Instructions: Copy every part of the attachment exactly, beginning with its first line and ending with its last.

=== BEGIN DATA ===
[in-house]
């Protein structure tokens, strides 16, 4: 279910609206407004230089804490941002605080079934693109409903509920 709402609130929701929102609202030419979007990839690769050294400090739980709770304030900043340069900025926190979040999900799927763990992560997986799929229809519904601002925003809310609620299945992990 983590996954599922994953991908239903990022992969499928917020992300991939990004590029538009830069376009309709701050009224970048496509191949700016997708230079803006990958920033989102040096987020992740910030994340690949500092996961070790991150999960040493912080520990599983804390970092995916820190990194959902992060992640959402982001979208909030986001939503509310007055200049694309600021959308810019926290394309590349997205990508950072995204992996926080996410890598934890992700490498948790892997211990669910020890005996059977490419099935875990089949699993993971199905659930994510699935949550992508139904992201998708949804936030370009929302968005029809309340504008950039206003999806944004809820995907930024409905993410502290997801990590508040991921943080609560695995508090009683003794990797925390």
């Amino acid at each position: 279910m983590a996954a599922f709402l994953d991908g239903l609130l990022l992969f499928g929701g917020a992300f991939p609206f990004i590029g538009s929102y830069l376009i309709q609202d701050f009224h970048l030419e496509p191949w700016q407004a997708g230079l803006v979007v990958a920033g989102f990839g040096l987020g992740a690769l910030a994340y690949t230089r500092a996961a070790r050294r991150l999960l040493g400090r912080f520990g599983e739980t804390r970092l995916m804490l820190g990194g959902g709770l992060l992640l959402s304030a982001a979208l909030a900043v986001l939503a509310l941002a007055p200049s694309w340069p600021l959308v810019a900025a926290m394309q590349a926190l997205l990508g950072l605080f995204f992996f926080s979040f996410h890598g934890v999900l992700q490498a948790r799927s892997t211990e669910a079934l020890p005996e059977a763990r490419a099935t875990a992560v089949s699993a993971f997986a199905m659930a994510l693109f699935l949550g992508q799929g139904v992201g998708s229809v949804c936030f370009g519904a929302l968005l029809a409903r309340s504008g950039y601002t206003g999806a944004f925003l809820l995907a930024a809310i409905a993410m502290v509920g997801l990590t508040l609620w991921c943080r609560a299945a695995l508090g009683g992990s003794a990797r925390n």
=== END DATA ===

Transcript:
[in-house]
């Protein structure tokens, strides 16, 4: 279910609206407004230089804490941002605080079934693109409903509920 709402609130929701929102609202030419979007990839690769050294400090739980709770304030900043340069900025926190979040999900799927763990992560997986799929229809519904601002925003809310609620299945992990 983590996954599922994953991908239903990022992969499928917020992300991939990004590029538009830069376009309709701050009224970048496509191949700016997708230079803006990958920033989102040096987020992740910030994340690949500092996961070790991150999960040493912080520990599983804390970092995916820190990194959902992060992640959402982001979208909030986001939503509310007055200049694309600021959308810019926290394309590349997205990508950072995204992996926080996410890598934890992700490498948790892997211990669910020890005996059977490419099935875990089949699993993971199905659930994510699935949550992508139904992201998708949804936030370009929302968005029809309340504008950039206003999806944004809820995907930024409905993410502290997801990590508040991921943080609560695995508090009683003794990797925390």
């Amino acid at each position: 279910m983590a996954a599922f709402l994953d991908g239903l609130l990022l992969f499928g929701g917020a992300f991939p609206f990004i590029g538009s929102y830069l376009i309709q609202d701050f009224h970048l030419e496509p191949w700016q407004a997708g230079l803006v979007v990958a920033g989102f990839g040096l987020g992740a690769l910030a994340y690949t230089r500092a996961a070790r050294r991150l999960l040493g400090r912080f520990g599983e739980t804390r970092l995916m804490l820190g990194g959902g709770l992060l992640l959402s304030a982001a979208l909030a900043v986001l939503a509310l941002a007055p200049s694309w340069p600021l959308v810019a900025a926290m394309q590349a926190l997205l990508g950072l605080f995204f992996f926080s979040f996410h890598g934890v999900l992700q490498a948790r799927s892997t211990e669910a079934l020890p005996e059977a763990r490419a099935t875990a992560v089949s699993a993971f997986a199905m659930a994510l693109f699935l949550g992508q799929g139904v992201g998708s229809v949804c936030f370009g519904a929302l968005l029809a409903r309340s504008g950039y601002t206003g999806a944004f925003l809820l995907a930024a809310i409905a993410m502290v509920g997801l990590t508040l609620w991921c943080r609560a299945a695995l508090g009683g992990s003794a990797r925390n």